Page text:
The Czech crisis and the New Statesman

Throughout the 1930s, the <em>New Statesman</em> upheld a principled resistance to Nazi Germany. It

The New Statesman and Nation

27 August 1938

The situation in Central Europe grows worse and the gravest fears are now entertained about Germany's intentions. In a complicated, desperate situation there are two outstanding factors. First, few people in Germany, and perhaps not even the Nazi leaders themselves, believe that an attack on Czechoslovakia would be the signal for a world war. Hitler would like to crush the Czechs, but he certainly does not wish to fight Britain and France. Therefore the most urgent necessity is for Berlin to realise the overwhelming danger of European war in the event of an armed attack on Czechoslovakia.

The other essential is for us to realise that no threat can restore Czech authority in the Sudeten areas. With 75 million Germans just over the frontier the Czechs cannot take strong measures; they cannot even prevent the Sudeten Germans terrorising and suppressing the minority of German Socialists. No policy, however well meant, of concessions here and there materially affects the situation. If Hitler agrees to accept a solution within Czechoslovakia, it may still be possible, if the Czechs make an imaginative offer of partnership to the Sudeten Germans, to reconcile them to the existing frontiers. But if Lord Runciman reports that this is impossible, the question of frontier revision, difficult though it is, should at once be tackled. The strategical value of the Bohemian frontier should not be made the occasion of a world war. We should not guarantee the status quo.

Czechoslovakia is now almost surrounded by enemies, for though Hungary has undertaken not to attack Czechoslovakia, no one believes that Hungary would be more friendly or less avaricious than Poland in the event of a German attack. The USSR will not make any move unless France moves, and the French could do little to help the Czechs, though French mobilisation could force Hitler to place a large part of his army on the western front.

Mobilisation would almost certainly lead to general war. Nothing we or anyone else could do would save Czechoslovakia from destruction; it would be a question of a counter-attack on Germany. The extraordinary difficulty of the situation arises, of course, from the Nazi mentality. People who know of Hitler's certainly sincere desire for our neutrality must be made aware by a score of incidents, such as the glorification of the murderers of Dollfuss [Austrian chancellor killed in 1934] and the coming trial of Schuschnigg [Austrian chancellor at the time of the April 1938 Anschluss with Germany], that the democracies are confronted by a Power which cares little for the usual conventions of civilised behaviour. Schuschnigg's trial is in itself, compared to the barbarities of Fascism, the smallest of incidents, but it is significant that the head of a state who did no more than attempt to maintain its integrity should be tried for "treason" towards Germany. On this reasoning Dr Benes [the Czech president] is, of course, an arch-traitor, and Mr Chamberlain may soon be forced into the same category. It is a more dangerous and difficult situation than that of August, 1914.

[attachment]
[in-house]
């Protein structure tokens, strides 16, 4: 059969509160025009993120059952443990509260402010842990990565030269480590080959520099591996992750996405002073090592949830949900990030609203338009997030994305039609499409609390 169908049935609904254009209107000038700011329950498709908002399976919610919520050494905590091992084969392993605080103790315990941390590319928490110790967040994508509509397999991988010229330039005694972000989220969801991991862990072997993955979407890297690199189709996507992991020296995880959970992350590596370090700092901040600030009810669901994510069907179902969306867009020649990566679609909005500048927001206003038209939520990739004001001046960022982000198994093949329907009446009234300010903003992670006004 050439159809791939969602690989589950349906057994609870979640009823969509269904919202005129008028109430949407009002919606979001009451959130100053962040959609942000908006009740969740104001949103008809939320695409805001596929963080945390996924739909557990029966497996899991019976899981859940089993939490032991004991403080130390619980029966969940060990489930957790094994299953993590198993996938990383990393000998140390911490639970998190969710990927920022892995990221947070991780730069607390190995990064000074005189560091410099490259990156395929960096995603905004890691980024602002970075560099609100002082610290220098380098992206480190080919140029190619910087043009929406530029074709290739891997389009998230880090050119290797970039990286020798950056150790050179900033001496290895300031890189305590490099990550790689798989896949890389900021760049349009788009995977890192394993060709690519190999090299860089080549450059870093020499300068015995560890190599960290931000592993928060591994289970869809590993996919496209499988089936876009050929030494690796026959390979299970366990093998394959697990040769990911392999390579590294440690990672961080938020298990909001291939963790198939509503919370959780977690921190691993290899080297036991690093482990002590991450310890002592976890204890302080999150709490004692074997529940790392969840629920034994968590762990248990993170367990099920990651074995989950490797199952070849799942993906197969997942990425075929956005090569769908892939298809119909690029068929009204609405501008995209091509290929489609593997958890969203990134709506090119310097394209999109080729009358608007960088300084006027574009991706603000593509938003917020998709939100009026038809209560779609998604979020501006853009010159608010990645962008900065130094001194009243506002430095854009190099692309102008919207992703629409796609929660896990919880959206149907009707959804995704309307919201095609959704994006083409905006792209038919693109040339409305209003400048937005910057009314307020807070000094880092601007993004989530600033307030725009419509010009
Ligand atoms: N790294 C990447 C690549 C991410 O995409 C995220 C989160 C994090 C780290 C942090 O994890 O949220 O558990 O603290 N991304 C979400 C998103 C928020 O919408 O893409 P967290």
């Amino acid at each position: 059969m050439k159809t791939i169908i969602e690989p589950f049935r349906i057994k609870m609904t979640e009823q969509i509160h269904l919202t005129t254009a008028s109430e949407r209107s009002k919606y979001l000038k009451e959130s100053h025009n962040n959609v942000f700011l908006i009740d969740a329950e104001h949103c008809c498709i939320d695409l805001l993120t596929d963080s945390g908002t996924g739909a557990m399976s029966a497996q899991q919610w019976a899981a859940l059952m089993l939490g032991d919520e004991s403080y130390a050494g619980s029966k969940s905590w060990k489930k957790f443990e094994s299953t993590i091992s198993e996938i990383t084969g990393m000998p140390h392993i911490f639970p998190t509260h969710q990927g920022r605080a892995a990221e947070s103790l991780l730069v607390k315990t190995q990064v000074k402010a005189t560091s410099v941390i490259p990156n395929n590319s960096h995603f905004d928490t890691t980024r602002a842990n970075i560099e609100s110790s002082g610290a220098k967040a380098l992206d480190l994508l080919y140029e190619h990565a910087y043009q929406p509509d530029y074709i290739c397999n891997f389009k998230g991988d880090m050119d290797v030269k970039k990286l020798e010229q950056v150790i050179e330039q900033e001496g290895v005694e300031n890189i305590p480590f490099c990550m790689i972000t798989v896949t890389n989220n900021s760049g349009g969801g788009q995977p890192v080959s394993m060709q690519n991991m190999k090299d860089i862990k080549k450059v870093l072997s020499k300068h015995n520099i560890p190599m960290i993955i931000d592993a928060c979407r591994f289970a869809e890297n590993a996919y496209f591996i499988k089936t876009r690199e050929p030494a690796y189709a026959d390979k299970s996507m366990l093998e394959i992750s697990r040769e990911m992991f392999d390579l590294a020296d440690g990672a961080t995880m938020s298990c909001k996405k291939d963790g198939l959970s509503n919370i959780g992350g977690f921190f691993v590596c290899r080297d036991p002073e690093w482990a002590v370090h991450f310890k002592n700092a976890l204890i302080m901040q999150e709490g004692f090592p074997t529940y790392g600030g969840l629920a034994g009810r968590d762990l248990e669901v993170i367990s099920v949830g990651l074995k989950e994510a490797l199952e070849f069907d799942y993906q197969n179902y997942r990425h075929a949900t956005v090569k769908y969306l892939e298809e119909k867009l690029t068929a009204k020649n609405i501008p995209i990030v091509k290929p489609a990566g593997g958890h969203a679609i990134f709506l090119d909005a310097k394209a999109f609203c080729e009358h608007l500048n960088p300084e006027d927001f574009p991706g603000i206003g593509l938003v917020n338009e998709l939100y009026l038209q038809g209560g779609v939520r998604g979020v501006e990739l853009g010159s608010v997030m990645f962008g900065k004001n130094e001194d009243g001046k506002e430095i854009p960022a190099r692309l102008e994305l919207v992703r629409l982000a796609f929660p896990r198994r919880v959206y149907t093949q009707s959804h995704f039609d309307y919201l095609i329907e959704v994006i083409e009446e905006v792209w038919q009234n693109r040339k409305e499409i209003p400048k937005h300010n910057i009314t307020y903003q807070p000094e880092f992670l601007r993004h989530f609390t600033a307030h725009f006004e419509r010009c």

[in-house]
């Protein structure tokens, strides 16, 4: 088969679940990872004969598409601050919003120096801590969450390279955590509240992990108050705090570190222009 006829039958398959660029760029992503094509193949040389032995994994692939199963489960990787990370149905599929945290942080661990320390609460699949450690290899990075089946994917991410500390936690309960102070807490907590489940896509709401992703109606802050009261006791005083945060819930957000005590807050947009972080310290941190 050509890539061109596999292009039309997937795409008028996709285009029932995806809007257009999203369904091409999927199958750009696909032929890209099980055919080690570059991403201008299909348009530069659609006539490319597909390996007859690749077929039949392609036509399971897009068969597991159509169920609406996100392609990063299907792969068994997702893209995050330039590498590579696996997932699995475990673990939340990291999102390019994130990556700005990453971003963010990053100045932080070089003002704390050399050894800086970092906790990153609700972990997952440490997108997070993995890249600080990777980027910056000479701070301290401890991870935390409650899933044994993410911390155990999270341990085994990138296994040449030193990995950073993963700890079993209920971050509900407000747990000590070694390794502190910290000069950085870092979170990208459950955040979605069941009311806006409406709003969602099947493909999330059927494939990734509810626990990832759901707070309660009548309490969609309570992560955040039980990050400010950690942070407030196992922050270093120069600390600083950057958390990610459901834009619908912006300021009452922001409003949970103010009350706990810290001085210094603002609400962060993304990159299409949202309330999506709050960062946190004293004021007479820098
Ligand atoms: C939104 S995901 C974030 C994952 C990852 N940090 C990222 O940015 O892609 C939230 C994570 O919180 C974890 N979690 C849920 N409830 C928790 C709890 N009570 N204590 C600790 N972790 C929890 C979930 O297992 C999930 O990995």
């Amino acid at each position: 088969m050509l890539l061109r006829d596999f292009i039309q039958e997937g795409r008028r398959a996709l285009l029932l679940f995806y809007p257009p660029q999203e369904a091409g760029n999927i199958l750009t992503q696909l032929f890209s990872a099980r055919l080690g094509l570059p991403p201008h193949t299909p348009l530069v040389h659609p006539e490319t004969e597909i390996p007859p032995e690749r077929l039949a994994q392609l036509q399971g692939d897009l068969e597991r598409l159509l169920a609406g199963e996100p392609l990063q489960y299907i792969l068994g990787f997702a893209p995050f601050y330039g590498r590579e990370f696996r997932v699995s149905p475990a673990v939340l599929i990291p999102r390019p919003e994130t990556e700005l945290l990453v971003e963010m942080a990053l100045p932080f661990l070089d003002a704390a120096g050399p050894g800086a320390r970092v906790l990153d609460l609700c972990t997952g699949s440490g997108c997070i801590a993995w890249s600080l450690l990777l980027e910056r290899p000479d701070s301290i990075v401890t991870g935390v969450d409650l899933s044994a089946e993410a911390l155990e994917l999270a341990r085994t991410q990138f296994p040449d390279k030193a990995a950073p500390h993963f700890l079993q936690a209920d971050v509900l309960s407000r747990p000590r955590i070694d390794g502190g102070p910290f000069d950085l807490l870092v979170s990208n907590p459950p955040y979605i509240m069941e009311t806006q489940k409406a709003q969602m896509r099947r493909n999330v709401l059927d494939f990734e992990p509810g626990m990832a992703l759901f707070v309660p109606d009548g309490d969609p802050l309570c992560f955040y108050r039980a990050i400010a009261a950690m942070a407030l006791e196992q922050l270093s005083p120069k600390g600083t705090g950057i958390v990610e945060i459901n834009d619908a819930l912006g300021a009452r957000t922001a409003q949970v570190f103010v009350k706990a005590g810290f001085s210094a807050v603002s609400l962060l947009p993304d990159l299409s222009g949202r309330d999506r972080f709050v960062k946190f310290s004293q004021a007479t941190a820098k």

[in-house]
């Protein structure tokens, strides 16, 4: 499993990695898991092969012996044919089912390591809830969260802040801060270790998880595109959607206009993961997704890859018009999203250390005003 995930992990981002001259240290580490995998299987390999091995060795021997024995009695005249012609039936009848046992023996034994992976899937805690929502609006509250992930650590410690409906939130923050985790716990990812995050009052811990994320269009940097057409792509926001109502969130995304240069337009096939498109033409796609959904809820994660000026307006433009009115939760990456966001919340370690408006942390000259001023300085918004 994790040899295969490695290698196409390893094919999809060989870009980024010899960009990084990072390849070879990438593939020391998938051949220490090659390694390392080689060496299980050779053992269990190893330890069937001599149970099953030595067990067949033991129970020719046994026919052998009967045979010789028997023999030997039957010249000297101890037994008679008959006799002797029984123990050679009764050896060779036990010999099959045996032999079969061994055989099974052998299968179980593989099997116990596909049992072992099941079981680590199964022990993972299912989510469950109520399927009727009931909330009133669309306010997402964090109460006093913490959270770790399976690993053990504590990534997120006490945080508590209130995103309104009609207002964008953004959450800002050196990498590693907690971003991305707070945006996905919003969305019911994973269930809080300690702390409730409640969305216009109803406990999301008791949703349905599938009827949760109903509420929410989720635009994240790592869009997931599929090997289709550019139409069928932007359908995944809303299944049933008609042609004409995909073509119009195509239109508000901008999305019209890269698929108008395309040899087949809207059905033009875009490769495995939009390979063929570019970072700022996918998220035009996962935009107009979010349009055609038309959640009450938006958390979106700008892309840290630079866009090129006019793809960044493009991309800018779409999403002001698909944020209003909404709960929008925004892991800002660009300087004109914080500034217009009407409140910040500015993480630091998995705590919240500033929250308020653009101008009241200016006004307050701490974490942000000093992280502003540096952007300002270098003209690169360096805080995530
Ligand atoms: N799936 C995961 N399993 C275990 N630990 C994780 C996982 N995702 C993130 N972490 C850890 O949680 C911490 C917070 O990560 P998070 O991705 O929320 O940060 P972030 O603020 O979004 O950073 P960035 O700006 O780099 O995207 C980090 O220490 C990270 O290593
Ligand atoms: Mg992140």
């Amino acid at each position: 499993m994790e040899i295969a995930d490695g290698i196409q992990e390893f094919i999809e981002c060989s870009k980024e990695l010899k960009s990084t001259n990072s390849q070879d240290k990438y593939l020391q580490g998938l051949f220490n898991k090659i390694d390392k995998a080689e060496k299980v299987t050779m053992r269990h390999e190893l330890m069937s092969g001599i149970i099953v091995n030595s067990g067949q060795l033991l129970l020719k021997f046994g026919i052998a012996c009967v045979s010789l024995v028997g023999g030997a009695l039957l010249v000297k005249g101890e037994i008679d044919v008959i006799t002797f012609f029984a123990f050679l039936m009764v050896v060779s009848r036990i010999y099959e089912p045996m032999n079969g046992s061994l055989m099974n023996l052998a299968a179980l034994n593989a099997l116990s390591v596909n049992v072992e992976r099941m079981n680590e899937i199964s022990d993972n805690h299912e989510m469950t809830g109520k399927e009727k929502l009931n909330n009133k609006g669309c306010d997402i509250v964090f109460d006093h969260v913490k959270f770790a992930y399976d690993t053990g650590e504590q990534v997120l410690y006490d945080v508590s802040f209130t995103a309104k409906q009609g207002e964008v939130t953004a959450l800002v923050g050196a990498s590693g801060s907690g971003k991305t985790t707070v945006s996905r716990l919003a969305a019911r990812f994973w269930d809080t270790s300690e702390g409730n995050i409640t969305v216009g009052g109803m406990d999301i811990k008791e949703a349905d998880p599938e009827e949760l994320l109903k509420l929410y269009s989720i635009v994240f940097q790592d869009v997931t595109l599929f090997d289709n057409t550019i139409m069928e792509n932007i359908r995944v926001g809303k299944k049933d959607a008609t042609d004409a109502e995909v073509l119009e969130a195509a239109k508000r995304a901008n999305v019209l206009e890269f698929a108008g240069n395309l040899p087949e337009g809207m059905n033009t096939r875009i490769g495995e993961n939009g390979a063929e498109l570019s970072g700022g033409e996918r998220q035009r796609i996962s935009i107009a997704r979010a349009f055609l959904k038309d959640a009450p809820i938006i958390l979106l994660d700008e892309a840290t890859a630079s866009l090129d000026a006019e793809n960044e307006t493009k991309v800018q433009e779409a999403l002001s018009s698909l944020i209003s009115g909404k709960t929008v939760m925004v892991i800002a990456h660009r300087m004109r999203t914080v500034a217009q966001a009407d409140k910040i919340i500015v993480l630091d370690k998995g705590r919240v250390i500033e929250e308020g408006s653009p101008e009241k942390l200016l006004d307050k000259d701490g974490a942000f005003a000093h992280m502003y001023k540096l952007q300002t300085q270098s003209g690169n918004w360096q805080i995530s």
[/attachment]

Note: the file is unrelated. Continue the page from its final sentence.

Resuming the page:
24 September 1938

The tragedy is not yet finished. As we go to press, a new Czech Government has replaced that of Dr Hodza [the Czech prime minister], and it is impossible to prophesy whether Hitler will find a pretext for an armed invasion. Up till Wednesday afternoon the Czech people stood resolute and calm, still clinging to the hope that France would honour her obligations in the event of invasion. The final message was that unless they surrendered immediately France would give Germany a free hand. Surrounded by the troops of Germany, Poland and Hungary, the Prague Government had no alternative but to surrender or fight alone. Dr Benes announced his submission in a most moving message in which he declared that "We shall not attempt to throw the blame where it belongs, but leave that to the judgment of history."

We may yet see Hitler invading Czechoslovakia to put down "Bolshevism" with the approval of the British and French Governments. But whether he thinks it wise to destroy Czechoslovakia immediately or permit a nominally independent remnant to remain until a more convenient time, the ultimate result must be the same. The destruction of this last refuge of democracy and freedom east of the Rhine is not to be contemplated without horror and shame.

The consequences of this tragedy are far-reaching. Britain and France may have purchased a few months of uneasy peace. Germany's purpose is the absorption or domination of all South-East Europe to the Mediterranean. If Franco and Mussolini are to be helped to victory as well as Hitler, isolated France will be no more able to defend herself than isolated Czechoslovakia. We need not speculate on the future of an isolated Britain. Continual surrender to every threat of force means the end of freedom, security and of civilised values. If we continue to accept our present rulers, we are condemned to live under the domination of the great God Fear. But the people of England have not yet spoken.

Selected by Robert Taylor

Kingsley Martin (1897-1969) was editor of the New Statesman from 1930 to 1960.

This article first appeared in the 01 September 2008 issue of the New Statesman, The truth about GM food